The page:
Taking Off – An interview with editor – director Mahesh Narayan

With his debut film Take Off Mahesh Narayan has proved to be a writer- director to watch out for. But cinema is not a new arena for this talented film maker. Having edited over 70 films,spanning over 10 years and across many languages, Mahesh Narayan is an established name in the Indian film Industry.

In the middle of his research work for his next project the writer-director-editor takes time to interact with Adithya Iyyappan.

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Stanley Kubrick was quoted as saying “I love editing. I think I like it more than any other phase of film making. If I wanted to be frivolous, I might say that everything that precedes editing is merely a way of producing film to edit.Do you agree with his views on film editing? How has been your progression from an Editor to Director?

For me, I was always fascinated to watch a story being narrated on screen. Editing for me is an art of story telling.  I believe that the final draft of a screenplay is always written along with the editor. As an editor, I will assemble the story with the materials I have.  That’s never considered as a limitation. But when I am getting an opportunity in forming my own story, deciding the way how it should be told and then finally shaping it in the editing table has extended my creative boundaries. So in a way this progression from an editor to a director has given me more responsibilities to face challenges in the complete film making process.

Do you feel that your job as a director has been easy since you were already an editor?

That depends upon the aesthetic sensibility and way of approach on the kind of movie you are going to make. Being an editor, actually gives me a freedom to decide on what I require at a much earlier stage. Also it adds conviction to my technical and performing crew. But that has got certain disadvantages too. You will start restricting things in a desired pace, where you always lose the organic flow. So I think, there should be a common midpoint where, the director should never always think as an editor on location.  Also when you are making a film in a really tight budget, it’s always a blessing when you use the editor’s brain. That saves a lot of cost, when we plan on filming only what is needed.

Tell us about your journey into cinema, your early inspirations and how you started as an editor?

I am a graduate in Film Editing from Adayar Film Institute. Before joining the institute I was not very keen into Film Editing. All my curiosity was on the story telling part. Then I understood the value of the editing table, where we get to see a lot of information in detail. I grew up in Trivandrum, a town that has a definite impact on a lot of budding filmmakers. We had screenings mostly on all days a week by various film societies. Most of the classics by Orson Welles , Vittorio De Sica , Bergman etc were shown frequently. Later when I started working, I got a chance to work on a lot of documentaries from senior directors. My first independent feature film as an editor was “Rathrimazha” (2005, Malayalam), again by a senior award winning director Lenin Rajendran.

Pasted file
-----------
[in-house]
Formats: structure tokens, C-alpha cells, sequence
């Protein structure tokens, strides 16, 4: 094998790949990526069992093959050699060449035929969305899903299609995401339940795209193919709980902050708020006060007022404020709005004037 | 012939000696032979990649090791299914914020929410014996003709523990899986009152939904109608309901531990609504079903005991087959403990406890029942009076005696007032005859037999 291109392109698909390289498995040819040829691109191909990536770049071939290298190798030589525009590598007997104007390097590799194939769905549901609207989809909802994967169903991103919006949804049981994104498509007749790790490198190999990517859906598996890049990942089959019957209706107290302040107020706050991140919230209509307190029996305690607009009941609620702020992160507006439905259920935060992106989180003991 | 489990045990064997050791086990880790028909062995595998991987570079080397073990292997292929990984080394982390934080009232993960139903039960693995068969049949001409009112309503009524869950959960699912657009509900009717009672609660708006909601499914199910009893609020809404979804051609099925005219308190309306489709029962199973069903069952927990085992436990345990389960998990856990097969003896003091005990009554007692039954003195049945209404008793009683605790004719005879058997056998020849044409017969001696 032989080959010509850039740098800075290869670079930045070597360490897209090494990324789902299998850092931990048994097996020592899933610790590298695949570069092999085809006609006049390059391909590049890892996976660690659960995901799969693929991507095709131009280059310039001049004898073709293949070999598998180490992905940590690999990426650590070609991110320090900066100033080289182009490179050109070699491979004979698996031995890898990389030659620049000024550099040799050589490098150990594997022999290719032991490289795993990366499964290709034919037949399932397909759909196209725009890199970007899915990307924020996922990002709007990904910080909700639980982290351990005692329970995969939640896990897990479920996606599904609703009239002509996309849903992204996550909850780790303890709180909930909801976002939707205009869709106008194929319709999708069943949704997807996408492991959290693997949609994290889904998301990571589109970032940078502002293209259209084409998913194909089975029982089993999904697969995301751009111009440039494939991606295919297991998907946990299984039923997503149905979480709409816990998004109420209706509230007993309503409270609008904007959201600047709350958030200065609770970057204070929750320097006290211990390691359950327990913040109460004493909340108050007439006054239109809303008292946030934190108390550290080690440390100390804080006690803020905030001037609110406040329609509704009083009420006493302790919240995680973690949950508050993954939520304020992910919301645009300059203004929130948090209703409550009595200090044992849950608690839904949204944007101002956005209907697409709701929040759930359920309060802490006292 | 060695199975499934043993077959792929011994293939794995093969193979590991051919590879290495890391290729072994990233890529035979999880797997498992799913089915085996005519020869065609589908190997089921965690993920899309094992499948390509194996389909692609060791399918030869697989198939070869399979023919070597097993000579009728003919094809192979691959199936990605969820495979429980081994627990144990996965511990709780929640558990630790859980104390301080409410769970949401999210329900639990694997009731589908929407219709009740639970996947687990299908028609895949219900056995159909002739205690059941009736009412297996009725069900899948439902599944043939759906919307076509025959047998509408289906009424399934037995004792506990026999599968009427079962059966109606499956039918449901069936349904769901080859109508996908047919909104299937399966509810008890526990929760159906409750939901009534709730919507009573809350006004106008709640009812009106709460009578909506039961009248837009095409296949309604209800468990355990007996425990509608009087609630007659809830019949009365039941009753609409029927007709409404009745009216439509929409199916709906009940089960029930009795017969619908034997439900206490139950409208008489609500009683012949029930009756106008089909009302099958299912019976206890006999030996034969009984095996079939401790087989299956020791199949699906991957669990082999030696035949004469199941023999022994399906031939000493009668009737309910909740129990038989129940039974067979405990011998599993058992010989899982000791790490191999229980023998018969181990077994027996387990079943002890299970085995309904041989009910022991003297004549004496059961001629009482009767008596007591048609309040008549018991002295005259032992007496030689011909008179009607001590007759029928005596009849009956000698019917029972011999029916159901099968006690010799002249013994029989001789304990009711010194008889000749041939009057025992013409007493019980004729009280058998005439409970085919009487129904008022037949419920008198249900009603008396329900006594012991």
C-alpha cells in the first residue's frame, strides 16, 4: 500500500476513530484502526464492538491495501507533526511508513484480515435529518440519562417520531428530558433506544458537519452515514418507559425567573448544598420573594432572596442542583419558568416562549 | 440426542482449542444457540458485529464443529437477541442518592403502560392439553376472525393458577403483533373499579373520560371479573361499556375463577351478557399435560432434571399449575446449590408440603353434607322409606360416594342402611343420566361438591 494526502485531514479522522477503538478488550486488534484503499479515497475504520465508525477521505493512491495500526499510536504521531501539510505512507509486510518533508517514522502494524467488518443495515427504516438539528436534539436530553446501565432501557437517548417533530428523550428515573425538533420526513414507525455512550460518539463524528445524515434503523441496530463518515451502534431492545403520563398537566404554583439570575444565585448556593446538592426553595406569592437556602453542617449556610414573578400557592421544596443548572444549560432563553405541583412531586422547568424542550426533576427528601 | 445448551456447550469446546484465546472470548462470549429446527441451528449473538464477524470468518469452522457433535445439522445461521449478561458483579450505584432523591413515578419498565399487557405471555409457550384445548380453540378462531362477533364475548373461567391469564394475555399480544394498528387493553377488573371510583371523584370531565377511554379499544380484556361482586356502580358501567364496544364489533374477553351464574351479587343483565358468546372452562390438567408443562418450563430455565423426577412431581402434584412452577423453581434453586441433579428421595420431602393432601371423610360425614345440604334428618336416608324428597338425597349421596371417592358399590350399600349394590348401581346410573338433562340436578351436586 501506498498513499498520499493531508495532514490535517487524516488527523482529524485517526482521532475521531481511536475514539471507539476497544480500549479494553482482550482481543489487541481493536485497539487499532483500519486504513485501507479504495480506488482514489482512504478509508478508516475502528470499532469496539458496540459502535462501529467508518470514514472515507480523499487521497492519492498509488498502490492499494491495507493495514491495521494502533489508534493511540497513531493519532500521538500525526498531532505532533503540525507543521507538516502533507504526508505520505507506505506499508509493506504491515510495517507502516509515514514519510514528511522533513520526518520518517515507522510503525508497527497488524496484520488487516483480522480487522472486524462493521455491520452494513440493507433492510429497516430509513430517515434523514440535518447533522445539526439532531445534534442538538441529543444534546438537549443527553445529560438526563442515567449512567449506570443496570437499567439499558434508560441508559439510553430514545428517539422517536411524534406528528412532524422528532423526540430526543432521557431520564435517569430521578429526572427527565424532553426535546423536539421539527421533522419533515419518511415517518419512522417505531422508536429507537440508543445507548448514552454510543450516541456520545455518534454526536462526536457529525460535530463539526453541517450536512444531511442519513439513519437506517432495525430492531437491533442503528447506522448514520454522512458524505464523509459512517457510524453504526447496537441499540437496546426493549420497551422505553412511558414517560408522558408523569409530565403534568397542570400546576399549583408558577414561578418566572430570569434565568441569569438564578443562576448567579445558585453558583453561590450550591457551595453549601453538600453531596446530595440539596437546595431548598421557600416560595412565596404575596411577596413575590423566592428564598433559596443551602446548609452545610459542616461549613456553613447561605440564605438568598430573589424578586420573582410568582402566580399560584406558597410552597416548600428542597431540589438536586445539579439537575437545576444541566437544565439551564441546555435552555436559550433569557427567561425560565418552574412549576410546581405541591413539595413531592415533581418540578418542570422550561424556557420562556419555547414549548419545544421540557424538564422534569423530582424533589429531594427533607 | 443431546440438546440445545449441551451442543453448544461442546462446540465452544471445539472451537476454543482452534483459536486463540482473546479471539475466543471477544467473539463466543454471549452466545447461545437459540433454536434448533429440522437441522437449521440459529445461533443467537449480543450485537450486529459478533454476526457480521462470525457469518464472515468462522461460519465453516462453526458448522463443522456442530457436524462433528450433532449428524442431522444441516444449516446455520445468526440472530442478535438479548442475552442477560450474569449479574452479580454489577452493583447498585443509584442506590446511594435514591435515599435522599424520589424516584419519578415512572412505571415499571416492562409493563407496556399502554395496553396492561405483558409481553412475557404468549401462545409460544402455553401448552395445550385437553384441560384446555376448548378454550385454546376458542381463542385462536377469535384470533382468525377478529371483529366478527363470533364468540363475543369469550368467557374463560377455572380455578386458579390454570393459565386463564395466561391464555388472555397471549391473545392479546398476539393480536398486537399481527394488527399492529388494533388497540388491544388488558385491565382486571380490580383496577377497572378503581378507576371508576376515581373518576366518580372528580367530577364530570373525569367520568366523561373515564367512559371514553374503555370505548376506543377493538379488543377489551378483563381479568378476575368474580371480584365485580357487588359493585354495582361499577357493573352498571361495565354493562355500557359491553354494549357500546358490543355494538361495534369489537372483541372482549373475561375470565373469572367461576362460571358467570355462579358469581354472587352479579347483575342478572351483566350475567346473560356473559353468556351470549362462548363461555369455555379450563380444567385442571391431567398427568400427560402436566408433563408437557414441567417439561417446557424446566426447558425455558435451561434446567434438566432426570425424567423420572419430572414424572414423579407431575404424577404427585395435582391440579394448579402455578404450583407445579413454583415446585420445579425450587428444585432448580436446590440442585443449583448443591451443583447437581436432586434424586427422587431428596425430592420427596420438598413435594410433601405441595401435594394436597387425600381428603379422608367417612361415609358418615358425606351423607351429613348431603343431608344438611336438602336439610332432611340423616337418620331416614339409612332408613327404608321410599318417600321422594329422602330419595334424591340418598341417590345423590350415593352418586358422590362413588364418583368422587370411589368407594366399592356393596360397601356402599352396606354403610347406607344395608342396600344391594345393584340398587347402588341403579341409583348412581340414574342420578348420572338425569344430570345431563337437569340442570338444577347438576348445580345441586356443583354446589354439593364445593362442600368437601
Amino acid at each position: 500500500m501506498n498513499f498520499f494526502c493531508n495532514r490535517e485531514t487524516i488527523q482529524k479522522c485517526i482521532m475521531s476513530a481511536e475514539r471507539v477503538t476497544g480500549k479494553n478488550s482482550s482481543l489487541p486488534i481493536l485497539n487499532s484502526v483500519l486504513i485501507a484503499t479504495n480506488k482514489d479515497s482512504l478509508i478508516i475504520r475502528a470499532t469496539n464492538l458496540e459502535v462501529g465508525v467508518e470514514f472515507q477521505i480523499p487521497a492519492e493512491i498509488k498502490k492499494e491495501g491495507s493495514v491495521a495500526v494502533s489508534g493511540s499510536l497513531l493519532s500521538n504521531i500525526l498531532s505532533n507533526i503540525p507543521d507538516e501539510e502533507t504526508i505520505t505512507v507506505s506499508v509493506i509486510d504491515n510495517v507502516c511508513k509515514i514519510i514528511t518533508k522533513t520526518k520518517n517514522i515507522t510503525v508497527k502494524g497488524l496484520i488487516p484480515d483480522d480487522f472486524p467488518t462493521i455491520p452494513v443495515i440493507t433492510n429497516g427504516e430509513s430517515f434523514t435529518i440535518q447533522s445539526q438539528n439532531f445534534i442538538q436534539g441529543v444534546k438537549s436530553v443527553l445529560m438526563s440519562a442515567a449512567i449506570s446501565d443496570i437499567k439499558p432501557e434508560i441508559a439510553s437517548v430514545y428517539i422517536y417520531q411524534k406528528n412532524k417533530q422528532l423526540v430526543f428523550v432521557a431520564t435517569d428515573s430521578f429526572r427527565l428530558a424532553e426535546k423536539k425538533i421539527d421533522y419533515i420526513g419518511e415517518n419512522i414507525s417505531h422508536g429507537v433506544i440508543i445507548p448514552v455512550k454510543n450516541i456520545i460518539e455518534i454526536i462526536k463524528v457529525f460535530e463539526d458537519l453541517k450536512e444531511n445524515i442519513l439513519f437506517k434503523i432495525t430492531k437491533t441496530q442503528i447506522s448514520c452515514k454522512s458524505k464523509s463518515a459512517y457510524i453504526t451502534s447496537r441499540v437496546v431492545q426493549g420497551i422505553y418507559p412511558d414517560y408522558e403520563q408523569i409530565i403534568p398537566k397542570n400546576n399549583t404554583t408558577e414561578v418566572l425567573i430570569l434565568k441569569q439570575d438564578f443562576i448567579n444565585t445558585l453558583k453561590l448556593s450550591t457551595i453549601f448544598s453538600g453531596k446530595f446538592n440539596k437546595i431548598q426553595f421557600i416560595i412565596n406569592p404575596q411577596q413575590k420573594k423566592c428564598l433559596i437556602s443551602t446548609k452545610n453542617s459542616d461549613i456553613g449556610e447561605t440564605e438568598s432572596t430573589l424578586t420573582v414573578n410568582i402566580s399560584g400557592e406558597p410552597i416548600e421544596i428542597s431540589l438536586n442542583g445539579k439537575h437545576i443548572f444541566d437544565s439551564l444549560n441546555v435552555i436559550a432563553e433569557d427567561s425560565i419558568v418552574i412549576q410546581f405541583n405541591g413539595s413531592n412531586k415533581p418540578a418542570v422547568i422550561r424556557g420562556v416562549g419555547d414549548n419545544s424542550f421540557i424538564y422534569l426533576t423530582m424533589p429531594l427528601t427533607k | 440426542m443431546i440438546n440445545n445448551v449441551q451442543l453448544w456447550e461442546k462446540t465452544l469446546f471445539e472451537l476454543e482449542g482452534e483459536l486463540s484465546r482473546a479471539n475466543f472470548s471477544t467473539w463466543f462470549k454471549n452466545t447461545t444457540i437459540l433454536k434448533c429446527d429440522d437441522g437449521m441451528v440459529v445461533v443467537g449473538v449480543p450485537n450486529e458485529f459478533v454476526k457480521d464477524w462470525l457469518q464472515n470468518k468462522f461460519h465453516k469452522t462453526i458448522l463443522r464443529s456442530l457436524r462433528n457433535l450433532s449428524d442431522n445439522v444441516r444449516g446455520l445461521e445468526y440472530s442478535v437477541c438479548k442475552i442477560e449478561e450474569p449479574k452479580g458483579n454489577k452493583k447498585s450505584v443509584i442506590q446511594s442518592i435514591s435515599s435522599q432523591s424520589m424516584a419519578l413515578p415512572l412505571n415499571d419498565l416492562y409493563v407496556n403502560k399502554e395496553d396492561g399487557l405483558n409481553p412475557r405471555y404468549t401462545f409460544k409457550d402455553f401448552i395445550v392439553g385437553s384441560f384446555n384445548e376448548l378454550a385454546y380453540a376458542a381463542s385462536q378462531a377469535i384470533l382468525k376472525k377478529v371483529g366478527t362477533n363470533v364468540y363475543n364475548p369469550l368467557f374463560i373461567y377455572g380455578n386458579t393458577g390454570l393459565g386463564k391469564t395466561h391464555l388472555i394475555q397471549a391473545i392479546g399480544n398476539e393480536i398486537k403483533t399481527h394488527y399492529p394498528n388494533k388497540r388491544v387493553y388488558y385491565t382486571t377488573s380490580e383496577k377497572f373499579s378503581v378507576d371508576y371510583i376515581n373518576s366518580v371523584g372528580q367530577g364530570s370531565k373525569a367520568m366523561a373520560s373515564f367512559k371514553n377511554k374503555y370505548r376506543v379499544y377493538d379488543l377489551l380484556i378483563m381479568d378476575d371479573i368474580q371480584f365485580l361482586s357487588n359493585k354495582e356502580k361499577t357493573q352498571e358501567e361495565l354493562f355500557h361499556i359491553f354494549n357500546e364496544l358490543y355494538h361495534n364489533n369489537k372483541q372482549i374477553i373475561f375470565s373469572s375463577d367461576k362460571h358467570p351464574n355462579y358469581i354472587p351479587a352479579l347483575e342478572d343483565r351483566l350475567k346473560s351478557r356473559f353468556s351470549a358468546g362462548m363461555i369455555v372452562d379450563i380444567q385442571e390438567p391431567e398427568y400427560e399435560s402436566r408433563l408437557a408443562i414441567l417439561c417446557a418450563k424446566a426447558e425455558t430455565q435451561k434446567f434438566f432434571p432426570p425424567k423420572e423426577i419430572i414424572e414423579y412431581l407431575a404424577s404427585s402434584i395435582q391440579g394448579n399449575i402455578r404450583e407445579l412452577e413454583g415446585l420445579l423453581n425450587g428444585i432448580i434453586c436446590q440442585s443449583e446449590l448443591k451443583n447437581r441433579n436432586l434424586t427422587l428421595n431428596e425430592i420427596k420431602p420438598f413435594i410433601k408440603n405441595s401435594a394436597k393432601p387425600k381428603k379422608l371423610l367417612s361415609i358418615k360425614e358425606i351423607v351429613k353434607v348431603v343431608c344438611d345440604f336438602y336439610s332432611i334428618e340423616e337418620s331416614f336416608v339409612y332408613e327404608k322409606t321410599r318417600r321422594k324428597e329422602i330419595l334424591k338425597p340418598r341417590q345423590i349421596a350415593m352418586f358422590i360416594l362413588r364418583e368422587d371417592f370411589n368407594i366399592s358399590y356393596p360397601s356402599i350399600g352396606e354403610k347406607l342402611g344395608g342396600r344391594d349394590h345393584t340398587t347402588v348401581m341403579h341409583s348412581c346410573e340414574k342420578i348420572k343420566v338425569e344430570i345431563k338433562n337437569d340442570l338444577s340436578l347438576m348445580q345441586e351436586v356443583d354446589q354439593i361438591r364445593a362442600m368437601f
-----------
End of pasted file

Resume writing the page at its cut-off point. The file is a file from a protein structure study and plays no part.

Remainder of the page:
The Malayali nurse is someone who should be as celebrated as our software engineers, what made you choose the rescue of Malayali nurses from Iraq in 2014 as the subject for your debut movie?

For me this movie is about survival. Survival also has got a lot of inner meanings. It’s not about the survival from a war torn country, but it’s about a survival for existence. Initially this film was only about a divorced lady and her challenges when she gets pregnant with her second husband. Much later after this 2014 incident, I happened to meet Mareena Jose , a survivor who came from Iraq after the 23 day long hostage crisis. Most of them were small town women who went to Iraq in search of greener pastures, without realizing the gravity of the situation, only to be caught in a nightmare in the middle of a civil war. She told us about how straight away, almost as soon as they reached their workplaces, they had to patch up bullet and bomb injuries and not the usual fever and stomach aches that they were used to dealing with back home; of how ill-equipped they were to help patients; of how they were barred from even stepping out of the hospital; of how distant explosions and gun fire were a constant through day and night.This struck a new idea into the story, which actually blended well with the original concept. So it’s basically placing all fictional characters around a real life incident, which people could relate and connect well.